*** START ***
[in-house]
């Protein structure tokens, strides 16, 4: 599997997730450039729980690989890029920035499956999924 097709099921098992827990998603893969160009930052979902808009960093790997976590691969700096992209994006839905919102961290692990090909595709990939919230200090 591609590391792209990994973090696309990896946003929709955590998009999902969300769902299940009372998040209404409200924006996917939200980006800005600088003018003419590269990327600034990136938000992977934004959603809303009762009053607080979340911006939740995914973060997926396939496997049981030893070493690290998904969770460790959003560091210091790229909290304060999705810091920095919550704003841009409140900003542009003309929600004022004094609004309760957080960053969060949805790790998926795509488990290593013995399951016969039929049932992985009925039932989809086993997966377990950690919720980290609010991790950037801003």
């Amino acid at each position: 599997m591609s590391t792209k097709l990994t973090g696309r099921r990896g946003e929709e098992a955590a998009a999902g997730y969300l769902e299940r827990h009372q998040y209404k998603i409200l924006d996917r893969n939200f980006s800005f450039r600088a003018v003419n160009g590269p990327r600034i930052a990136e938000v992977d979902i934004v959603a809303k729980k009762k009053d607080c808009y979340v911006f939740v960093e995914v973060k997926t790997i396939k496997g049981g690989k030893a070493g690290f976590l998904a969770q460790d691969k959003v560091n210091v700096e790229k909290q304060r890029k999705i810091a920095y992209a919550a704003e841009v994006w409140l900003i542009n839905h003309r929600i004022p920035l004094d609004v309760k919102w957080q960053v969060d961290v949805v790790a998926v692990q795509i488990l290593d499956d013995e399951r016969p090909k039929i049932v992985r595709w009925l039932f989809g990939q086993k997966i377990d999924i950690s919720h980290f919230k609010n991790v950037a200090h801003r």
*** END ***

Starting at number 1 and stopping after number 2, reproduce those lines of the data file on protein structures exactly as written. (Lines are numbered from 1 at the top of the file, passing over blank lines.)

[in-house]
């Protein structure tokens, strides 16, 4: 599997997730450039729980690989890029920035499956999924 097709099921098992827990998603893969160009930052979902808009960093790997976590691969700096992209994006839905919102961290692990090909595709990939919230200090 591609590391792209990994973090696309990896946003929709955590998009999902969300769902299940009372998040209404409200924006996917939200980006800005600088003018003419590269990327600034990136938000992977934004959603809303009762009053607080979340911006939740995914973060997926396939496997049981030893070493690290998904969770460790959003560091210091790229909290304060999705810091920095919550704003841009409140900003542009003309929600004022004094609004309760957080960053969060949805790790998926795509488990290593013995399951016969039929049932992985009925039932989809086993997966377990950690919720980290609010991790950037801003």